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Isocracy 2018 Annual General Meeting

On Saturday October 20 the Isocracy Network will be holding its Annual General Meeting at the Kathleen Syme Library and Community Centre, Faraday Street, Carlton at 3pm.

The guest speaker is Professor Clinton Fernandes of the University of New South Wales, a historian and foreign policy specialist. Clinton will be speaking on Australian Foreign Policy and the Australia–East Timor spying scandal.

Professor Clinton Fernandes' presentation is now available.

Commenting on this Story will be automatically closed on December 5, 2018.


On a related subject, this looks like managerial willpower vs physics. And physics will win every time.

And this situation wouldn't exist if Australia hadn't been so disingenuous towards East Timor.

Background on the Witness K issue and East Timor spying scandal.

Former attorney-general George Brandis was asked to approve the controversial prosecution of an Australian spy and his lawyer more than two years before consent was finally granted, a document obtained by the ABC has revealed.

The ex-spy, known as "Witness K", and his lawyer Bernard Collaery are facing charges under the Intelligence Services Act 2001 for allegedly conspiring to communicate secret information to Timor-Leste's government sometime between May 2008 and May 2013.

Mr Collaery is also accused of sharing information with ABC journalists about an operation which saw Australia bug Timor-Leste's cabinet room in Dili during negotiations over oil and gas reserves worth an estimated $40 billion.

There has been much speculation about why the Government has suddenly moved to prosecute Witness K and Mr Collaery, almost four-and-a-half years after ASIO raided their homes.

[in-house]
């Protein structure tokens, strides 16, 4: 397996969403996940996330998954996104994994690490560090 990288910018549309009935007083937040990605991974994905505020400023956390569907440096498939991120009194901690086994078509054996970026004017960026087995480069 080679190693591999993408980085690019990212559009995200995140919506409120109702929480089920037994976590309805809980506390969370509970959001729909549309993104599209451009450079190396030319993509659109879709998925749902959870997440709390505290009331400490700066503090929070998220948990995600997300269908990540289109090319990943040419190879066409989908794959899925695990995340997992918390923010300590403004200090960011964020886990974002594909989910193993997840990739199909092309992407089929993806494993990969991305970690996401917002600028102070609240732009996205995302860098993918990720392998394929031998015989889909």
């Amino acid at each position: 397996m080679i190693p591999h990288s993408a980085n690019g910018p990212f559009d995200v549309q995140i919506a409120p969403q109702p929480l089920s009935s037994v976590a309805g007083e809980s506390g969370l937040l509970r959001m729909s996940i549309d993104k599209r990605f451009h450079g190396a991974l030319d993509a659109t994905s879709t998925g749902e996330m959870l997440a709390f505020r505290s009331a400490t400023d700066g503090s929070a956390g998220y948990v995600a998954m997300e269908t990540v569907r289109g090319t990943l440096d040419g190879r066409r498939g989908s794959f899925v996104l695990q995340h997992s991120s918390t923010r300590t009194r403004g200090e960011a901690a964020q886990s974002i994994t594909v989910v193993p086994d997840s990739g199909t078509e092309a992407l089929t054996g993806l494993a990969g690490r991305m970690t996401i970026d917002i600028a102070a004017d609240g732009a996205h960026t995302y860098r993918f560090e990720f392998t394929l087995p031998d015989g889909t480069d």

More at:

A practical task that we can achieve..

Australia's "national interest" has always meant private profit for corporations at the price of human rights for the Timorese.

Interview with Professor Clinton Ferndandes on 3CR on Australian Foreign Policy and his new book "Island off the Coast of Asia".

Well worth a listen!

A grotesque scandal.

In a small courtroom in Canberra last month, federal prosecutors finally began their controversial – or “scandalous” and “grotesque”, as some critics put it – case against a former spy and his lawyer for allegedly leaking details of a secret espionage operation targeting Timor-Leste.

But there were two noticeable absences: neither the spy, known as Witness K, nor his lawyer, Bernard Collaery, were in court.

“I have no one to charge,” observed the chief magistrate, Lorraine Walker. “Where are we going from here?”

It was a good question.

The pair is allegedly accused of revealing confidential information about an Australian operation to spy on Timor-Leste during sensitive negotiations about the division of a lucrative underwater oil and gas deposit.

Prosecutors have revealed no details about the alleged crime and the government intends to keep it that way. It wants to have the case heard under the National Security Information Act, which would keep almost all elements of it secret. This would allow the government to privately admit to an operation that, aired publicly, would deeply embarrass it and might raise questions about the legality of its actions.

Well, isn't that interesting?

From the Crikey grapevine, the latest tips and rumours…

Why, you old Sharma.

It’s well known Liberal candidate for Wentworth Dave Sharma was a former diplomat. But what else lurks in his past? Quite possibly, a connection to the most disgraceful spy scandal in recent Australian history and our most immoral foreign policy decision. According to his CV, Sharma was a legal adviser to former foreign affairs minister and stock photo caricature Alexander Downer from 2004-06. This was the period covering Australia’s illegal spying on Timor-Leste and its attempts to blackmail the Timor-Leste government into complying with Australia’s demands around access for Woodside — the beneficiary of Australia’s entire regional foreign policy — to “Timor Gap” petroleum reserves. Did Sharma play any role in either of these shameful events? As legal adviser to Adelaide’s own Boy Mulcaster (and later Woodside consultant) Lex Downer, it’s hard to see how he couldn’t have.

Of course, who should Sharma have hosted almost immediately on arrival to his gig as ambassador to Jerusalem in 2013? Why, a delegation from Woodside. At least he would have felt at home.